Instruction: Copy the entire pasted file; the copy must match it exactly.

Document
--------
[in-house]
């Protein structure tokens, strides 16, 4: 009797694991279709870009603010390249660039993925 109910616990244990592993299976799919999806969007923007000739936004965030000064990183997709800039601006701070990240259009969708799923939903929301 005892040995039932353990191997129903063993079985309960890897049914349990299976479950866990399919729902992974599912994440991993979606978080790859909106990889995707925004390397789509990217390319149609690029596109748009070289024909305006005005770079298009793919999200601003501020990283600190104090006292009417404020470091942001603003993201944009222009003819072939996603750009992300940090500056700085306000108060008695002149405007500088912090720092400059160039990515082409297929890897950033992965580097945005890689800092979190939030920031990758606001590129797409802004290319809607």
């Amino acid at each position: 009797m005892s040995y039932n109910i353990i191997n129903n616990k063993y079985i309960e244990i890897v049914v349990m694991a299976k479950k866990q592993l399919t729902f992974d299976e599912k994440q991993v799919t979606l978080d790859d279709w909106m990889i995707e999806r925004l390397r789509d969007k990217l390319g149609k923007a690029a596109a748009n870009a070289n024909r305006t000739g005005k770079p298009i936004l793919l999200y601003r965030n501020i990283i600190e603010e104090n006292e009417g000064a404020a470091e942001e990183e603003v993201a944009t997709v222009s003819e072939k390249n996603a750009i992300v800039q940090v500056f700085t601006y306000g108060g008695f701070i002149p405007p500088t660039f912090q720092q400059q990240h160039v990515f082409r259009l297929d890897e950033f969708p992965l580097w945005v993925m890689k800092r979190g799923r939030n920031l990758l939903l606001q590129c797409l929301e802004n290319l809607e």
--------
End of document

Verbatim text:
[in-house]
């Protein structure tokens, strides 16, 4: 009797694991279709870009603010390249660039993925 109910616990244990592993299976799919999806969007923007000739936004965030000064990183997709800039601006701070990240259009969708799923939903929301 005892040995039932353990191997129903063993079985309960890897049914349990299976479950866990399919729902992974599912994440991993979606978080790859909106990889995707925004390397789509990217390319149609690029596109748009070289024909305006005005770079298009793919999200601003501020990283600190104090006292009417404020470091942001603003993201944009222009003819072939996603750009992300940090500056700085306000108060008695002149405007500088912090720092400059160039990515082409297929890897950033992965580097945005890689800092979190939030920031990758606001590129797409802004290319809607």
């Amino acid at each position: 009797m005892s040995y039932n109910i353990i191997n129903n616990k063993y079985i309960e244990i890897v049914v349990m694991a299976k479950k866990q592993l399919t729902f992974d299976e599912k994440q991993v799919t979606l978080d790859d279709w909106m990889i995707e999806r925004l390397r789509d969007k990217l390319g149609k923007a690029a596109a748009n870009a070289n024909r305006t000739g005005k770079p298009i936004l793919l999200y601003r965030n501020i990283i600190e603010e104090n006292e009417g000064a404020a470091e942001e990183e603003v993201a944009t997709v222009s003819e072939k390249n996603a750009i992300v800039q940090v500056f700085t601006y306000g108060g008695f701070i002149p405007p500088t660039f912090q720092q400059q990240h160039v990515f082409r259009l297929d890897e950033f969708p992965l580097w945005v993925m890689k800092r979190g799923r939030n920031l990758l939903l606001q590129c797409l929301e802004n290319l809607e």